How to Move a Million-Pound Turbine

This guy has some pretty cool pictures of the migration of a million-pound turbine from its point of manufacture (CT) to its eventual home in New Hampshire. The logistics of this sort of thing are pretty amazing — coordinating the highway department, state and local police, the telco, electric company, and the transportation contractor. According to the site, the convoy was about half a mile long and moved at about 1 mph.

Dept. of Obsessive Lego Robotics

The Intrepid Dr. Girlfriend and I have thus far built robots capable of frightening her dog. We are therefore shamed by this guy (you’ll probably have to scroll down), who has created a Rubik’s Cube solving machine using the Mindstorms kit.

It should be noted that it amounts to a computer controlled system, as a PC program creates the code based on the scrambled state of the cube, but it’s pretty damned impressive nevertheless.

(Thanks, Cory!)

Just Wait ‘Til They Discover the X-Men

The hip among us area aware of India’s vibrant and growing film industry. The work of directors like Satyajit Ray is known by film buffs worldwide — the Academy even gave him an honorary Oscar in ’92 for his ongoing contribution to the art and craft of filmmaking.

Unfortunately, the directors of this gem were in no way acquainted with such concepts.

Twenty Twenty Twenty Four Hours To Go

Proto-punk pioneer Joey Ramone died Sunday from lymphoma. He was 49.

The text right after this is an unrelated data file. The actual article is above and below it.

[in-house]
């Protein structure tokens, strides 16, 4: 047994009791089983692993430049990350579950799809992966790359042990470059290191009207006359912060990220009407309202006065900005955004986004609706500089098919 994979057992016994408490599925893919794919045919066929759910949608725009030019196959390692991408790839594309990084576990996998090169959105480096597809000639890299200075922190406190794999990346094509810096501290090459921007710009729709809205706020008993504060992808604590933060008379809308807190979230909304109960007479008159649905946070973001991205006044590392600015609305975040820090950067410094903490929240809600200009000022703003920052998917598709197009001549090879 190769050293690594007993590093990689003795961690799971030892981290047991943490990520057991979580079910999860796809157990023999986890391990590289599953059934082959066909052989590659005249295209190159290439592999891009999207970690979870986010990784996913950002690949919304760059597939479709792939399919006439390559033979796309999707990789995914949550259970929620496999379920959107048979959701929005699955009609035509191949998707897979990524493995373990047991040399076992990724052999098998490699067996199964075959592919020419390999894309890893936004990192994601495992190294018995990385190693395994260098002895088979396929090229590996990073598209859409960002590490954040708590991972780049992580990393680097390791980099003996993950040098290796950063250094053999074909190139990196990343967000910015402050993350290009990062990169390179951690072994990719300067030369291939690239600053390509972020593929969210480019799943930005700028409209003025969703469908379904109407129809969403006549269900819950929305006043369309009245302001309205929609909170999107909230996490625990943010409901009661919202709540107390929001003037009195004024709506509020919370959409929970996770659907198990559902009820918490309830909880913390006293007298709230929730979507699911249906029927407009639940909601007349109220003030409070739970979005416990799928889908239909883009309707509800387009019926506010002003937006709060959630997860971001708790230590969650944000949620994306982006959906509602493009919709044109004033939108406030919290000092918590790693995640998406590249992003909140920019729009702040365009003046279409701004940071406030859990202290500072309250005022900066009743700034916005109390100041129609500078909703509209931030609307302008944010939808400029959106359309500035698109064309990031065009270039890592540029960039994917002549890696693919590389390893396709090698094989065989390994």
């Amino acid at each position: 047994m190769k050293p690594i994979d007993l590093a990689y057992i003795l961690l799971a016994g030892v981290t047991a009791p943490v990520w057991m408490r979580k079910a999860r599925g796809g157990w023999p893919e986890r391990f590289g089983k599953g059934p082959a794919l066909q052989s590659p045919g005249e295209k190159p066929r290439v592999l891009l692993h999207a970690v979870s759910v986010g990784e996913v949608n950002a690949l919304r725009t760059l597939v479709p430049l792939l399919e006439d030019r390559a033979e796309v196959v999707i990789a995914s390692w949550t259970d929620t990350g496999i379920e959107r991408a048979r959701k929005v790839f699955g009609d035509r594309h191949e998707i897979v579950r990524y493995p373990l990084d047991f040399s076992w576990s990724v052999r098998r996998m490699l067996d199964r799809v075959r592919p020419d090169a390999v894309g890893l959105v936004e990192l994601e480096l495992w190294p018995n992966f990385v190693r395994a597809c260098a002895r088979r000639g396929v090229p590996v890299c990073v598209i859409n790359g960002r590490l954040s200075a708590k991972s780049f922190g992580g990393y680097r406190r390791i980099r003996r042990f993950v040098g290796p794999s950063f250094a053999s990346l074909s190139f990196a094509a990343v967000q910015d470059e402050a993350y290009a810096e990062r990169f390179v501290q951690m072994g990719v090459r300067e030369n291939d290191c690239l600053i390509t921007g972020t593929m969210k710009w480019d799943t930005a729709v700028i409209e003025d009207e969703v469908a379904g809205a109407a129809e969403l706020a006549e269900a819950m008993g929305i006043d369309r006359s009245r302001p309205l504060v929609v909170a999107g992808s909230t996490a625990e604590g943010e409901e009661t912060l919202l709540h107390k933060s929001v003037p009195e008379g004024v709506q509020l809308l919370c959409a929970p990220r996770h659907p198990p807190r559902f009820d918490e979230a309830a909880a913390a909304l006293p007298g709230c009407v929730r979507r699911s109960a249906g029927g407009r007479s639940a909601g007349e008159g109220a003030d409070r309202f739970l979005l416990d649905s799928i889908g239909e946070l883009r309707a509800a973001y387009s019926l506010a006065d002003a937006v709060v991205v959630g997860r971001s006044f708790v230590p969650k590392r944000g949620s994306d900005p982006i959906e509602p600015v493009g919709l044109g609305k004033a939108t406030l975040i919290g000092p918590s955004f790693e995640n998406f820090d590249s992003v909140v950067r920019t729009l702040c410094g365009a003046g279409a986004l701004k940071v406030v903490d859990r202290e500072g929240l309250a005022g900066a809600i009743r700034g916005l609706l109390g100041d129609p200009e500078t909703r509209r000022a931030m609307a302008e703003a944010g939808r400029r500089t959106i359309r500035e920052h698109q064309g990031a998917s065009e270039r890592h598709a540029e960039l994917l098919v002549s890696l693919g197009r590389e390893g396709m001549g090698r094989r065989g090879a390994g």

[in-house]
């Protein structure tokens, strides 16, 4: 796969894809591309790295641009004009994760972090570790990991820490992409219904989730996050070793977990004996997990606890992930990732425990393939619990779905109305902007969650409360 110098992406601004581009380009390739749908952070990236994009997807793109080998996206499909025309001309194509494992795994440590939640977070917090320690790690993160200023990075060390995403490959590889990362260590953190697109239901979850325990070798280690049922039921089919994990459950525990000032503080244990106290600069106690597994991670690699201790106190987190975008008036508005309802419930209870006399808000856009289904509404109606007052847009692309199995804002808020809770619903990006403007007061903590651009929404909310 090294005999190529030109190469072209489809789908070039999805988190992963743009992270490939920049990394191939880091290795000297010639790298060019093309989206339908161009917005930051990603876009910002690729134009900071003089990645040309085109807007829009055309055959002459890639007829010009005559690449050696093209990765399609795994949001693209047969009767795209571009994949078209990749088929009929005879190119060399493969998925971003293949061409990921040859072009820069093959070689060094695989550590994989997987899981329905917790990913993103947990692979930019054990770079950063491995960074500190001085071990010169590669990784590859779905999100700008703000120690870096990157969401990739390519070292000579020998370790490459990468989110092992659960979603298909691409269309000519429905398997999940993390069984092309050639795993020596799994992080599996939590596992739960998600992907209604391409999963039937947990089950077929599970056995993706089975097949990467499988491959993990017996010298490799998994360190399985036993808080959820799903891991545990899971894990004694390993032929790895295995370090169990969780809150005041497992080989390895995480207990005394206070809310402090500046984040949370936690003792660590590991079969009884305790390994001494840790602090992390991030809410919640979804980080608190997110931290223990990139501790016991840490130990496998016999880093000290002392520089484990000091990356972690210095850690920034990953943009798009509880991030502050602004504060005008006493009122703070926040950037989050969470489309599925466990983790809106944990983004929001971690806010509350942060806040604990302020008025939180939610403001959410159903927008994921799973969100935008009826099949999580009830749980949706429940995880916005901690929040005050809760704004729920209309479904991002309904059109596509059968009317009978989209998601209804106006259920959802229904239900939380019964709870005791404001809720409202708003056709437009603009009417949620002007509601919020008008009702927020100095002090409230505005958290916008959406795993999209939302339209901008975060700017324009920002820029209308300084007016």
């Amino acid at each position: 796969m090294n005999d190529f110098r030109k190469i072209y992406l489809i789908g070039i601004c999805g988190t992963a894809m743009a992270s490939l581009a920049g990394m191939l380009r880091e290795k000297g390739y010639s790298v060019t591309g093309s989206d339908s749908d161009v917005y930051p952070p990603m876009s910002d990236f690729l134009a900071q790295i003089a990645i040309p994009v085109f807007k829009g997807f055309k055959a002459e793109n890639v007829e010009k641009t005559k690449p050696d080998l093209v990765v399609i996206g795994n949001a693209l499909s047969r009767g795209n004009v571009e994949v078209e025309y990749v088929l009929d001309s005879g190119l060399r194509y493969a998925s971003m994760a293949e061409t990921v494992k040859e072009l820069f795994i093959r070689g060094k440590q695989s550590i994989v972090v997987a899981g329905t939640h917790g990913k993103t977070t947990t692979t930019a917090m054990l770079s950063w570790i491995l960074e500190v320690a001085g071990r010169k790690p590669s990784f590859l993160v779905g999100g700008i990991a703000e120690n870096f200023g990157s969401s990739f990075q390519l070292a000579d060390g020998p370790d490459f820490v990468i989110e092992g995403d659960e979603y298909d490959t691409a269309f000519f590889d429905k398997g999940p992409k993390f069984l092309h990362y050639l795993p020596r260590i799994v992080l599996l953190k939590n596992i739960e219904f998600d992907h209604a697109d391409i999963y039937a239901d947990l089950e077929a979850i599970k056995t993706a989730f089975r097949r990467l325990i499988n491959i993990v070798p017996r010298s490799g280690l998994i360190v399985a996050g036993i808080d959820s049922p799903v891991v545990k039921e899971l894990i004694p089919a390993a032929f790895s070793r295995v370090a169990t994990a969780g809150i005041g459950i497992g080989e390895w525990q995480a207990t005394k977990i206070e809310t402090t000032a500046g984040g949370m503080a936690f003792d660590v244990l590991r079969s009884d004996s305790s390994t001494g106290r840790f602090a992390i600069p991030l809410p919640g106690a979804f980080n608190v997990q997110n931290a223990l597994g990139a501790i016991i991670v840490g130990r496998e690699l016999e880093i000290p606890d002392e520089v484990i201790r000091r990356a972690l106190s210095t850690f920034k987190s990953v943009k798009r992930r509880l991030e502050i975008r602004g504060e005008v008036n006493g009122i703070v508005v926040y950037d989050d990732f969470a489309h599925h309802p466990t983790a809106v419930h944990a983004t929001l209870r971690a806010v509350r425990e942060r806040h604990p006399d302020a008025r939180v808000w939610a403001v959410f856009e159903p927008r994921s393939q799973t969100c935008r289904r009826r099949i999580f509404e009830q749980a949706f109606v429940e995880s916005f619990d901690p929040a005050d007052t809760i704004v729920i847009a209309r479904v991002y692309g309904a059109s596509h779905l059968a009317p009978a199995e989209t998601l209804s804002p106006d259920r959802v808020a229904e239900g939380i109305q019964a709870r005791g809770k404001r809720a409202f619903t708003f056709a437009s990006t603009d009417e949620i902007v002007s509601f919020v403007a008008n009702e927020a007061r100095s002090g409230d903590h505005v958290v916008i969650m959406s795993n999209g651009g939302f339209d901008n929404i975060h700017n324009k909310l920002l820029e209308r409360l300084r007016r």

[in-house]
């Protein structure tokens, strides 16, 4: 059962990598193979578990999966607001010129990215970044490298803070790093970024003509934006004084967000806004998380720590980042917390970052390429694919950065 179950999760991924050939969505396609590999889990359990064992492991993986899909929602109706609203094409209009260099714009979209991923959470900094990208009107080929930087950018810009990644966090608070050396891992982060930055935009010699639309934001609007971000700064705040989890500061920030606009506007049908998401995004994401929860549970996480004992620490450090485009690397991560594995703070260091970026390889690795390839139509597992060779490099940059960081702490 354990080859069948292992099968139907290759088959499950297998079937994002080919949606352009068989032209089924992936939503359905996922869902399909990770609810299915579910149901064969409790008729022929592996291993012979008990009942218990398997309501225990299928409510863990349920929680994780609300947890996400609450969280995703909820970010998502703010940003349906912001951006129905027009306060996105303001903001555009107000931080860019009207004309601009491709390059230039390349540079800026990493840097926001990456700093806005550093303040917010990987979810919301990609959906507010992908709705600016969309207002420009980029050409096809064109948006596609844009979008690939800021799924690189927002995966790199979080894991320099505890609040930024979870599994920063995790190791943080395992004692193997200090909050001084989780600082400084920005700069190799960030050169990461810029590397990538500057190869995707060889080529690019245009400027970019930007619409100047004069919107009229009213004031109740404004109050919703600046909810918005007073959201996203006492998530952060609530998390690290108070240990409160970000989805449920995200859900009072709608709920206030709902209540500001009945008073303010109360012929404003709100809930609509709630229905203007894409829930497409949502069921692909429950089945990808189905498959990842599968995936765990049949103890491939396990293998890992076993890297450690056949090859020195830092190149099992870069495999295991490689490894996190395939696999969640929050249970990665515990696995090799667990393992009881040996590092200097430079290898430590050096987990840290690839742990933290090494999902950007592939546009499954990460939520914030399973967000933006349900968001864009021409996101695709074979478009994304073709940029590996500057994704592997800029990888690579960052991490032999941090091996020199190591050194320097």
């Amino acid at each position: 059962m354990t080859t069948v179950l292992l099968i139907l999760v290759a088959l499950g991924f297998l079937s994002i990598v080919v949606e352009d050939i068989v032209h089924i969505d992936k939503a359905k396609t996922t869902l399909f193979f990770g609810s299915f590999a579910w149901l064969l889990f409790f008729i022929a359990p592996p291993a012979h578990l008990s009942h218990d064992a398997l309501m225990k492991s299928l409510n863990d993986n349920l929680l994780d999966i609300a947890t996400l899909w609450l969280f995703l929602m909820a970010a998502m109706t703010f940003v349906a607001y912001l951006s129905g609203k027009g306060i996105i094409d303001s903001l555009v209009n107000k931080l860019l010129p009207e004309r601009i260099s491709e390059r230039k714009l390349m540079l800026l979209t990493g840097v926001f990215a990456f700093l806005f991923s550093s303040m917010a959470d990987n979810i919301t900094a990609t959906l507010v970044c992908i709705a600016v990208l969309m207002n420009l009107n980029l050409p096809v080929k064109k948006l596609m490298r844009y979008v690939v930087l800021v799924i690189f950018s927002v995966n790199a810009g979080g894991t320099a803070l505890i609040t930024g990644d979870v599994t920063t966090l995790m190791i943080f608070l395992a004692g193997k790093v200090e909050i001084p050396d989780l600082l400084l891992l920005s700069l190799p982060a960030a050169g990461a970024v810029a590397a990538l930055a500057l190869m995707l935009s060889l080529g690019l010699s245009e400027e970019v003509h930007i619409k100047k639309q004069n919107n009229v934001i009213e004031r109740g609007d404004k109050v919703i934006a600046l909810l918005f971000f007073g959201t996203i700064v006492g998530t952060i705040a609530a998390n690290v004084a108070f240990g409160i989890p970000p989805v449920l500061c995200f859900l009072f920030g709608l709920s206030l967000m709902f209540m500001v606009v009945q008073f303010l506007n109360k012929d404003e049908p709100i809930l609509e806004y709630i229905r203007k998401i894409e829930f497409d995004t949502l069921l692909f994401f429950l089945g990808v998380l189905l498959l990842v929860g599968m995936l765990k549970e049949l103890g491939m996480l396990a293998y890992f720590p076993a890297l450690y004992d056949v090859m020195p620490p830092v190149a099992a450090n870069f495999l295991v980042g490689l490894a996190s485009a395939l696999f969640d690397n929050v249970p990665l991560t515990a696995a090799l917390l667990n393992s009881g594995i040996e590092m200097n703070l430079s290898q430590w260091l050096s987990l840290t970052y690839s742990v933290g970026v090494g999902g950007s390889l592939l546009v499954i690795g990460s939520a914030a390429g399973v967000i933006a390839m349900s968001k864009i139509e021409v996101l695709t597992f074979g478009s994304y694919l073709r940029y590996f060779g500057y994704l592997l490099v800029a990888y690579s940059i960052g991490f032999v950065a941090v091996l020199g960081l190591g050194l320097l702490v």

Even if you don’t know who he was, you know his music and his influence — without the Ramones’ tour of England in 1976, we’d have had no Clash, no Sex Pistols, no X, no punk. The Ramones were also fixtures at seminal New York clubs like CBGB’s and Max’s Kansas City, alongside folks like Patti Smith, Richard Hell, Blondie, and the Talking Heads.

Play something really loud.

Links: SonicNet ABCNews CNN plus a feature at Salon

I am a Bad Person

If I had any human decency at all, I wouldn’t post things like this. But it’s already haunting me, and I felt that, by rights, I shouldn’t be alone in this.

An Ego Bigger Than Mine

Harry Bruce reviews The Art of Nonfiction: A Guide for Writers and Readers by the inimitable Ayn Rand in the current National Post.

Suffice it to say that he pulls no punches, and in an amusing way.


Cary Tennis has a lovely, Thompsonesque rant about the state of energy in his (her?) home state over at Salon (as spotted by E).

Ok, this is just cool.

Two college kids have circumnavigated the globe in a 1957 twin-engine Aero Commander, thanks to lots of corporate and nonprofit sponsorship and, one must suspect, ample amounts of stubborness. Their story is recapped here; their web site is here.

Oh, The Sweetest Thing

My old pal Mikey has raised the bar for any man considering popping the question — of course, as Charlotte points out, he did take his own sweet time, so I guess it all evens out.

First comes the press release, but the really impressive part is the video (9mb streamed QuickTime) of the actual event. In Hawaii. The soundtrack is perfect.